I’ve never been busier in my life. Along with a personal situation that’s taking a lot of time, I’m working on publicizing our just‑finished book Rolling Homes: Shelter on Wheels (our best book in years!), running Shelter Publications, and starting an autobiography of my first 38 years (1935–1973), which includes my take on the ’60s, provisionally titled Live From California: The ’60s, Before, During, and After — 1935–1973.
For these reasons, I hardly have time to post here, However, I’ll be putting up pages from the book-in-progress from time to time.
My parents on their honeymoon at Weaver Lake in the Sierras.
My mom and dad were married in San Francisco in April, 1934. It was in the middle of the Great Depression. In August of that year, they took the Suntan Special, a train that ran from San Francisco to Santa Cruz, for a vacation. According to my mom, I was conceived on that trip, and born in San Francisco in April, 1935.
My folks rented an apartment across from the Palace of Fine Arts in the Marina District and then, when I was two, bought a house on Ulloa Street, near the Forest Hill District.
I was the first-born in the family, and my parents didn’t quite know how to cope with me. I wasn’t so much rebellious as curious and energetic. Plus at an early age I didn’t believe in following rules just because they were rules. I wanted to have fun.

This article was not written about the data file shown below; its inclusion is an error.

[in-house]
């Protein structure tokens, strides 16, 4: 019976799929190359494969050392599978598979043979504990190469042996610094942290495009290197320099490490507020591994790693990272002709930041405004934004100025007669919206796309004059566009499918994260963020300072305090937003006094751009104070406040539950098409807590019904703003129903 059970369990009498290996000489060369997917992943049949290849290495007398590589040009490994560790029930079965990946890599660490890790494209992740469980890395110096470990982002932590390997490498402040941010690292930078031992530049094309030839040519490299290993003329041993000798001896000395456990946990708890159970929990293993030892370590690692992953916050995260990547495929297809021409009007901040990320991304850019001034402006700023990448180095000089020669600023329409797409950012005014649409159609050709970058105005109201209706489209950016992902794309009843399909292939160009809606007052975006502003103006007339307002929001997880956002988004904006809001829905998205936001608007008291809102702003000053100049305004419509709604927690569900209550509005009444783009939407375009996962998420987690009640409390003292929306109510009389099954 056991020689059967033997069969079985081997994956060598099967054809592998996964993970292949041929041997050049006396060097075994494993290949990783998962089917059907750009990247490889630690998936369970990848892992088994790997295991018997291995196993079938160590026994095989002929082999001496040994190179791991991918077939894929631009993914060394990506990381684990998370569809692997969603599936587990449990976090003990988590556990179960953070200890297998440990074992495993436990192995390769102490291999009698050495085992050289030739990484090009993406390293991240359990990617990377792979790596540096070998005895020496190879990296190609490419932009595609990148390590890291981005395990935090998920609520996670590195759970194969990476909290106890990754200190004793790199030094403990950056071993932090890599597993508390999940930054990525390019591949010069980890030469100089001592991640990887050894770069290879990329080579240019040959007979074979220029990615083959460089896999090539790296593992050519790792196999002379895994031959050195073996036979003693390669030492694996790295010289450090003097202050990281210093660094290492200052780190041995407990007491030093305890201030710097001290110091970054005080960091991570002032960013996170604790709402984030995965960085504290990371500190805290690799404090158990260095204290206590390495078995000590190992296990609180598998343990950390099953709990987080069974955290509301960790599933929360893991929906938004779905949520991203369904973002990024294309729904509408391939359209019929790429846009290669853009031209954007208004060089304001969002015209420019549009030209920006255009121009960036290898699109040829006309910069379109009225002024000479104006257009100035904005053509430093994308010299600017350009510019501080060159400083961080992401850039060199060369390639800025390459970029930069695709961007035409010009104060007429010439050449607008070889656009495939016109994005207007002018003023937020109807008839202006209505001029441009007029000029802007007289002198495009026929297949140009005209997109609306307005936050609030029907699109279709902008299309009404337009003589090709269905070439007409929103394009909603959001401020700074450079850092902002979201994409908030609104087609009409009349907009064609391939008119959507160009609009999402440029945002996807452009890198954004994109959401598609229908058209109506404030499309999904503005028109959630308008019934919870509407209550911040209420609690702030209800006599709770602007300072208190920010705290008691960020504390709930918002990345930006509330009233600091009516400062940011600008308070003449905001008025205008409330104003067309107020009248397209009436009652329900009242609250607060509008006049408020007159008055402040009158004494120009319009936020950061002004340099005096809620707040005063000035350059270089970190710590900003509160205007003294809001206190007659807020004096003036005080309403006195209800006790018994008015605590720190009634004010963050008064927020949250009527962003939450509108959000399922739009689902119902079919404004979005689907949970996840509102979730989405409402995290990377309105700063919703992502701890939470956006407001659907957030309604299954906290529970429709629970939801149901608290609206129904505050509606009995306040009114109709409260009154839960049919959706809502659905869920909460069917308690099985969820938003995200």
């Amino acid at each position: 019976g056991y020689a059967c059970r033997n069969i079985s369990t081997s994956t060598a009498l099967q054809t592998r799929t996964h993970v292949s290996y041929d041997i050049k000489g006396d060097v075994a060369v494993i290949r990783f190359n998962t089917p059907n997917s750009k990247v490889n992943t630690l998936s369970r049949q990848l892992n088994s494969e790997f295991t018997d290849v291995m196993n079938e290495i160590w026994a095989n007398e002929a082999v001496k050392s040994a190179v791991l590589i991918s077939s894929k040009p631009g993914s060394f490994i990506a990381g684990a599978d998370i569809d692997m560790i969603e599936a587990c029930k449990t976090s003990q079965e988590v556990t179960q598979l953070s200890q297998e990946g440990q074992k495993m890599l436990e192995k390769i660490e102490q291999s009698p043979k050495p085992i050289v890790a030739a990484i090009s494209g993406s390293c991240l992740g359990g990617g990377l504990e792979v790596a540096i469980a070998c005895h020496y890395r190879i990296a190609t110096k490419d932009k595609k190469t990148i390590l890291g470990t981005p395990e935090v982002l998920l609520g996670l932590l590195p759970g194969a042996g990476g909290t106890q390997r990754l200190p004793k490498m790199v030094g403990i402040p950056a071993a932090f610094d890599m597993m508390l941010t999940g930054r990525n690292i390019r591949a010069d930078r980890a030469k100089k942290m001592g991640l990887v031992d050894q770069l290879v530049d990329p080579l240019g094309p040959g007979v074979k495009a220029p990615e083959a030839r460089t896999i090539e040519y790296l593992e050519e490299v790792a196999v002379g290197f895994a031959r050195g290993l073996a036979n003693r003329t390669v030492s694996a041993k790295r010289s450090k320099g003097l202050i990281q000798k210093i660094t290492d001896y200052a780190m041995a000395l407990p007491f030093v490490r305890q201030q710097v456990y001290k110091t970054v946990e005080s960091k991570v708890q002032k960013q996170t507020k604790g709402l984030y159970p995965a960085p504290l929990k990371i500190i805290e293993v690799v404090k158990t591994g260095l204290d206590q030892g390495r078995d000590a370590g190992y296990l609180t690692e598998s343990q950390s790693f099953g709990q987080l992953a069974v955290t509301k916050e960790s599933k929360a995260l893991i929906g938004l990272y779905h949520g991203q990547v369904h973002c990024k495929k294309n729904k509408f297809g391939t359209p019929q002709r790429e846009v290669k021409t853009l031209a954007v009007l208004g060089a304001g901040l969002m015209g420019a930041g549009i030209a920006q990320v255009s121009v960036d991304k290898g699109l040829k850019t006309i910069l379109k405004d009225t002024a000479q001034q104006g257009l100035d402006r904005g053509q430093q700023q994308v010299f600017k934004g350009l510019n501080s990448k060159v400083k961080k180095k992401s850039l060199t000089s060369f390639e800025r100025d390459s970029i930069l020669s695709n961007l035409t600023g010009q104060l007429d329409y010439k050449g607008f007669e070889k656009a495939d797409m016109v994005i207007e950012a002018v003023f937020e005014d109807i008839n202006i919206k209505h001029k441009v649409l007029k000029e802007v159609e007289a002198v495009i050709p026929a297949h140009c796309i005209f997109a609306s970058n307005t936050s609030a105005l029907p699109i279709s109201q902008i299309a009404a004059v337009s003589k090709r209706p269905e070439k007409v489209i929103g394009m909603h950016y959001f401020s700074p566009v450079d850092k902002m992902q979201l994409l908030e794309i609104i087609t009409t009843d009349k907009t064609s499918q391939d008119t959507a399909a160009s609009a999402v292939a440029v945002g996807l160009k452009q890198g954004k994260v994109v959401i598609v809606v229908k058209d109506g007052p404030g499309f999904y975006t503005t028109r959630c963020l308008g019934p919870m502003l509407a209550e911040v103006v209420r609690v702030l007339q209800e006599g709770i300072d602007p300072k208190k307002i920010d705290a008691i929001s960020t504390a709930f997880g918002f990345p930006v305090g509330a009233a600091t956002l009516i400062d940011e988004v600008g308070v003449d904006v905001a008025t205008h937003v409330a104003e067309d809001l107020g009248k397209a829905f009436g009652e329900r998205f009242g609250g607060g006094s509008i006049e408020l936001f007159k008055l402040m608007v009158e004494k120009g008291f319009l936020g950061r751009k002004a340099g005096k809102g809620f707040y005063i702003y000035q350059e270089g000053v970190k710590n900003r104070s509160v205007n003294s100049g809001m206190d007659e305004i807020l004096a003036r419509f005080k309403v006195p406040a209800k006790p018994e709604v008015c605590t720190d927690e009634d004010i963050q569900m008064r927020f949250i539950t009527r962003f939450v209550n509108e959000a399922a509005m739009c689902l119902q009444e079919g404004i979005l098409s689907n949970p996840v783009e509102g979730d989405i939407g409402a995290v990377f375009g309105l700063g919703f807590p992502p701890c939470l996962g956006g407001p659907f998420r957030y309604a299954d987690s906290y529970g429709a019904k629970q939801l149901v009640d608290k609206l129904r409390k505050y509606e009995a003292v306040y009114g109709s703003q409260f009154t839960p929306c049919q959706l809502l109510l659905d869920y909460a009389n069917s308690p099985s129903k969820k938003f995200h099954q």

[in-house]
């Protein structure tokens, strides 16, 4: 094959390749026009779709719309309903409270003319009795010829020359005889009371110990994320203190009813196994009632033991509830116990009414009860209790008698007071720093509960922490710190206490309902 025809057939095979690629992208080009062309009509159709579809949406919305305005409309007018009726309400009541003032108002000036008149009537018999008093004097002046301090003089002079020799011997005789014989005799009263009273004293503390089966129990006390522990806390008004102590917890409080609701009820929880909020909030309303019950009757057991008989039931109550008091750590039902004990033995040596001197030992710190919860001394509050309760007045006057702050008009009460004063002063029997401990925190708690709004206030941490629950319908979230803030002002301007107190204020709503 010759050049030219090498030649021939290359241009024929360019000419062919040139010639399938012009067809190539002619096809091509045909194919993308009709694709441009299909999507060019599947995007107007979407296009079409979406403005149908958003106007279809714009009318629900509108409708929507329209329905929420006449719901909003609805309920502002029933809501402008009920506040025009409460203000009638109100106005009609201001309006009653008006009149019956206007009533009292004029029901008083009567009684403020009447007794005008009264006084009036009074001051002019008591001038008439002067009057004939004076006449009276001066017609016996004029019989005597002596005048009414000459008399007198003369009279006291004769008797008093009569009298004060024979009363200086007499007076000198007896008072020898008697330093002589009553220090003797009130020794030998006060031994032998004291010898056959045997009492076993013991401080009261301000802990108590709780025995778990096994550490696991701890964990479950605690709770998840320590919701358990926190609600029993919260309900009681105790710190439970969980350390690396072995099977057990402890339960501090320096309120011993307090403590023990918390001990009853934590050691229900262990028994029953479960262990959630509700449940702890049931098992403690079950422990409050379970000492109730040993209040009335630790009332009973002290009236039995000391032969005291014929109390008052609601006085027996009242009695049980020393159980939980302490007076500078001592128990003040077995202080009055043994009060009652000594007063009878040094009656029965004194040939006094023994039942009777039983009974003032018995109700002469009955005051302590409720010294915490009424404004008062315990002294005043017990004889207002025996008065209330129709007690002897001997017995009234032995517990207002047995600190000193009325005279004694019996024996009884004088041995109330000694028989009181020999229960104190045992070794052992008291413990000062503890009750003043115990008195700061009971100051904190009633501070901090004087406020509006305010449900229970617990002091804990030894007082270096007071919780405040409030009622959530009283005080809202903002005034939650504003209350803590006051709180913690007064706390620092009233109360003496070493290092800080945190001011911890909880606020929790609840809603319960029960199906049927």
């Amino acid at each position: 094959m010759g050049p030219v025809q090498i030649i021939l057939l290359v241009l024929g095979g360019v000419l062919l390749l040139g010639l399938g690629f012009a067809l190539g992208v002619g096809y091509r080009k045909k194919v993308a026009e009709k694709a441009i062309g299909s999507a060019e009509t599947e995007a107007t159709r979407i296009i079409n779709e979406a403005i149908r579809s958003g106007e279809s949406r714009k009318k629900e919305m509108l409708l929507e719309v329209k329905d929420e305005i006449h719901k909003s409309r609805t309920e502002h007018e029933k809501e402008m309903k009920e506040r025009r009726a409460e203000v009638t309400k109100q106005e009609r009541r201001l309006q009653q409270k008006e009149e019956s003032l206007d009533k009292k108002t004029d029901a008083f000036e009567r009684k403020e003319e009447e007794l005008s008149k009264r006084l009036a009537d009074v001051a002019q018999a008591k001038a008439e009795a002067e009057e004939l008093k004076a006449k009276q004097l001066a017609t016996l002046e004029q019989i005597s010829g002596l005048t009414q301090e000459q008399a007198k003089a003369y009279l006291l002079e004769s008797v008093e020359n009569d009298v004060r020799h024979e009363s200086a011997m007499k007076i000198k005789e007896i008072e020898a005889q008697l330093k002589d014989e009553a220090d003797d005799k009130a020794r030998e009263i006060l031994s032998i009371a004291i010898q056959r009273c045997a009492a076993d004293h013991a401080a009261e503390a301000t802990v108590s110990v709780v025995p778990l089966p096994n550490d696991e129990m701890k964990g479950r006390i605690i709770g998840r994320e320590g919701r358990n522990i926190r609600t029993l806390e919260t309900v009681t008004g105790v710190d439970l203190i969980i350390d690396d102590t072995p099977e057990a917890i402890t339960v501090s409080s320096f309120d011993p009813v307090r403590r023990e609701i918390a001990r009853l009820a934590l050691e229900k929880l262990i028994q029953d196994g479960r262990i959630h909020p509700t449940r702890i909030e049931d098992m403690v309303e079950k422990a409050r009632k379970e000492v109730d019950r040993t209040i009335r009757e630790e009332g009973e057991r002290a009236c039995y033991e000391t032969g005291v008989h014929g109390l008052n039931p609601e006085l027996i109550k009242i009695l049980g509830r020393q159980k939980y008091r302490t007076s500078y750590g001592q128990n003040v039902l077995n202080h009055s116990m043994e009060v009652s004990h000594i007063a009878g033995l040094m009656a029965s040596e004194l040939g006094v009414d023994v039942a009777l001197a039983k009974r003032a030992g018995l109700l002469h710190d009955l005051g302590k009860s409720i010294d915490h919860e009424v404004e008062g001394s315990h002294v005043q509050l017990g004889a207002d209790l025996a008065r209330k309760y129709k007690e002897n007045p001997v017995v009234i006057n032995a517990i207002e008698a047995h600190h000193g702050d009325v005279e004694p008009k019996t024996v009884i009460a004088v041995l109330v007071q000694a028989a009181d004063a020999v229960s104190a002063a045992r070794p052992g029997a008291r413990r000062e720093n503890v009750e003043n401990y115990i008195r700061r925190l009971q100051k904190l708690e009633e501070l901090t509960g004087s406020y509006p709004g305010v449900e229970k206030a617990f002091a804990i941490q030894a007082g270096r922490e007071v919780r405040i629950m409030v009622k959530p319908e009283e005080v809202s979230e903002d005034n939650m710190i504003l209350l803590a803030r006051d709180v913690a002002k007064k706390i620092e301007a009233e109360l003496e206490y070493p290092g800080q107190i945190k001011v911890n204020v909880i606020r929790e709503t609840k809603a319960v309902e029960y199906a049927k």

At one point they took me to a psychiatrist and I remember having a great time hammering wooden pegs into different shaped holes and answering his questions about ink blots. I suspect he told my folks that I wasn’t psychotic, just high-energy. Years later, when my mom was in her 90s (she lived to be 103, so apparently I didn’t do any lasting damage), she would laugh and reminisce about my stunts. “You remember when you…”
She told me that one day, when I was 2 or 3, she tied a rope around my overalls, and to the garage door handle so I couldn’t get out into the street while she did the dishes. A few minutes later, standing at the kitchen sink (on the second floor), she looked out the window and saw me walking down the street naked. (It was a long leash, not as bad as it may sound in this day of Precious Parenting.)
Mom, with my brother Bobby (in later life, Bob) on left, me on right
I had a happy childhood. My parents loved each other. Our family was a happy one. We always had food and shelter. I’ve often thought how lucky we were, especially when I hear about traumatic childhoods. In many ways, it was the best of times.
I’m writing all this stuff about early years to give you a picture of my background, attitudes and outlook on life, which all led me to finally breaking out of the prescribed plan for my generation: high school/college/military service/successful business career.
I also have to admit that I’m having fun looking back at our lives in the ’40s and ’50s and sorting through the family photos, scrapbooks, and documents — some of which go way back.
154 Ulloa Street
There were 26 kids on our block (the 100 block of Ulloa Street). On any given day, there would be at least a dozen of us playing in the street. Kick‑the-can, hide-and-seek, bike riding, rollerskating, riding Flexi racers, playing football or baseball. No parental supervision at all, ever. No little league, no lacrosse, no automobile transportation to distant soccer fields. We were on our own.
There was a cave about half a mile away; we never went very deeply into it. In wet years, there was a shallow lake across from our house and we had a raft.